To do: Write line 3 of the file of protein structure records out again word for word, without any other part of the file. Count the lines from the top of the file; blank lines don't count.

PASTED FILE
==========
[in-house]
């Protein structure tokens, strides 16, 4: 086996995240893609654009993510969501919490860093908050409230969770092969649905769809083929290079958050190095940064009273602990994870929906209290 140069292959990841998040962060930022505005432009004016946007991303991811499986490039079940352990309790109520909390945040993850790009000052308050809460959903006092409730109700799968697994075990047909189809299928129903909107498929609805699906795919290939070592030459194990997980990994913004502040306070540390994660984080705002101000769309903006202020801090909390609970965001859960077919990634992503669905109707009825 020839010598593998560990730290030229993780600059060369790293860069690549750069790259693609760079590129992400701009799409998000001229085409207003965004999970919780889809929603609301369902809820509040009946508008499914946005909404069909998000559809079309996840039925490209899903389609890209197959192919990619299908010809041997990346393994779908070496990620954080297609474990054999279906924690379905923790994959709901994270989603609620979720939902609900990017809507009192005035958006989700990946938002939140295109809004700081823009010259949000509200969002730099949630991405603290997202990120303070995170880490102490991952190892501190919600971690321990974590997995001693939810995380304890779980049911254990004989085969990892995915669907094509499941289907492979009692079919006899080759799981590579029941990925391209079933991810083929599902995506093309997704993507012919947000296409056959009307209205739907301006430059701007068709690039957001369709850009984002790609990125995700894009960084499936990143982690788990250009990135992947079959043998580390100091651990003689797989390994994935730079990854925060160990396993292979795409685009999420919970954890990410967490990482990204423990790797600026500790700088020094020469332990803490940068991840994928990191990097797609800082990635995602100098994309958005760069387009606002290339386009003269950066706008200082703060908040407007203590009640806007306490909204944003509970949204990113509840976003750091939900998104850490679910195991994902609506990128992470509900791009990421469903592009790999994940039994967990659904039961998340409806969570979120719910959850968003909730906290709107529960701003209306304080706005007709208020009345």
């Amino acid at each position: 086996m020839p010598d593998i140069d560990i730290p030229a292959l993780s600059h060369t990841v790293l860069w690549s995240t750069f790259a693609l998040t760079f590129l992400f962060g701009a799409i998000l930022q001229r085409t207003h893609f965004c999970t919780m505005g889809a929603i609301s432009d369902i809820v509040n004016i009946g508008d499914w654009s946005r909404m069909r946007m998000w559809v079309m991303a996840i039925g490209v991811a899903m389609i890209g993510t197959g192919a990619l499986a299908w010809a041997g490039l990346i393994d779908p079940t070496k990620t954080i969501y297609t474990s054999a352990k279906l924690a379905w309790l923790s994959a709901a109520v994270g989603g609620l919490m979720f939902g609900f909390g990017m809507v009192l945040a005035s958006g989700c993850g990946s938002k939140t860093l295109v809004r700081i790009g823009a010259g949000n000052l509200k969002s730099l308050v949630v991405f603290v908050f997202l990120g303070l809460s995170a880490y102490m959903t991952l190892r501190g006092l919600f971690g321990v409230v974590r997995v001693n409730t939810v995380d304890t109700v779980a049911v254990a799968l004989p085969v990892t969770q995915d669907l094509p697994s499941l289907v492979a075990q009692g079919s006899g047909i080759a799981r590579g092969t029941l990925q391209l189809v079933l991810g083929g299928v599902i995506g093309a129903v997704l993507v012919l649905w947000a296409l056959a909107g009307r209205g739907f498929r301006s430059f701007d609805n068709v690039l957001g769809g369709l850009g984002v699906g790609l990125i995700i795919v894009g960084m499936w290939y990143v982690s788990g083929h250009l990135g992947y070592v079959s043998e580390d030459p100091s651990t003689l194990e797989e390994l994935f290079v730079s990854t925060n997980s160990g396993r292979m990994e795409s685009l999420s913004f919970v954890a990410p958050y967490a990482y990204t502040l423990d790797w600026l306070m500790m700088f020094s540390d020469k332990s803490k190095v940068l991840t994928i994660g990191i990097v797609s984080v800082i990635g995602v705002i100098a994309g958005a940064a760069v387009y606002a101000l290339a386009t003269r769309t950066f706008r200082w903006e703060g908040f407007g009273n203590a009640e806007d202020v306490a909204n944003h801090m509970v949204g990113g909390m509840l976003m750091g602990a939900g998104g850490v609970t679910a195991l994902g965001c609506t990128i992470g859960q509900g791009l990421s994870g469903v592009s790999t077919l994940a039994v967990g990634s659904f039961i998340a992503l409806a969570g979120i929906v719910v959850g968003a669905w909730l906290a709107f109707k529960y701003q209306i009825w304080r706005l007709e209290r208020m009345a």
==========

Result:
């Amino acid at each position: 086996m020839p010598d593998i140069d560990i730290p030229a292959l993780s600059h060369t990841v790293l860069w690549s995240t750069f790259a693609l998040t760079f590129l992400f962060g701009a799409i998000l930022q001229r085409t207003h893609f965004c999970t919780m505005g889809a929603i609301s432009d369902i809820v509040n004016i009946g508008d499914w654009s946005r909404m069909r946007m998000w559809v079309m991303a996840i039925g490209v991811a899903m389609i890209g993510t197959g192919a990619l499986a299908w010809a041997g490039l990346i393994d779908p079940t070496k990620t954080i969501y297609t474990s054999a352990k279906l924690a379905w309790l923790s994959a709901a109520v994270g989603g609620l919490m979720f939902g609900f909390g990017m809507v009192l945040a005035s958006g989700c993850g990946s938002k939140t860093l295109v809004r700081i790009g823009a010259g949000n000052l509200k969002s730099l308050v949630v991405f603290v908050f997202l990120g303070l809460s995170a880490y102490m959903t991952l190892r501190g006092l919600f971690g321990v409230v974590r997995v001693n409730t939810v995380d304890t109700v779980a049911v254990a799968l004989p085969v990892t969770q995915d669907l094509p697994s499941l289907v492979a075990q009692g079919s006899g047909i080759a799981r590579g092969t029941l990925q391209l189809v079933l991810g083929g299928v599902i995506g093309a129903v997704l993507v012919l649905w947000a296409l056959a909107g009307r209205g739907f498929r301006s430059f701007d609805n068709v690039l957001g769809g369709l850009g984002v699906g790609l990125i995700i795919v894009g960084m499936w290939y990143v982690s788990g083929h250009l990135g992947y070592v079959s043998e580390d030459p100091s651990t003689l194990e797989e390994l994935f290079v730079s990854t925060n997980s160990g396993r292979m990994e795409s685009l999420s913004f919970v954890a990410p958050y967490a990482y990204t502040l423990d790797w600026l306070m500790m700088f020094s540390d020469k332990s803490k190095v940068l991840t994928i994660g990191i990097v797609s984080v800082i990635g995602v705002i100098a994309g958005a940064a760069v387009y606002a101000l290339a386009t003269r769309t950066f706008r200082w903006e703060g908040f407007g009273n203590a009640e806007d202020v306490a909204n944003h801090m509970v949204g990113g909390m509840l976003m750091g602990a939900g998104g850490v609970t679910a195991l994902g965001c609506t990128i992470g859960q509900g791009l990421s994870g469903v592009s790999t077919l994940a039994v967990g990634s659904f039961i998340a992503l409806a969570g979120i929906v719910v959850g968003a669905w909730l906290a709107f109707k529960y701003q209306i009825w304080r706005l007709e209290r208020m009345a």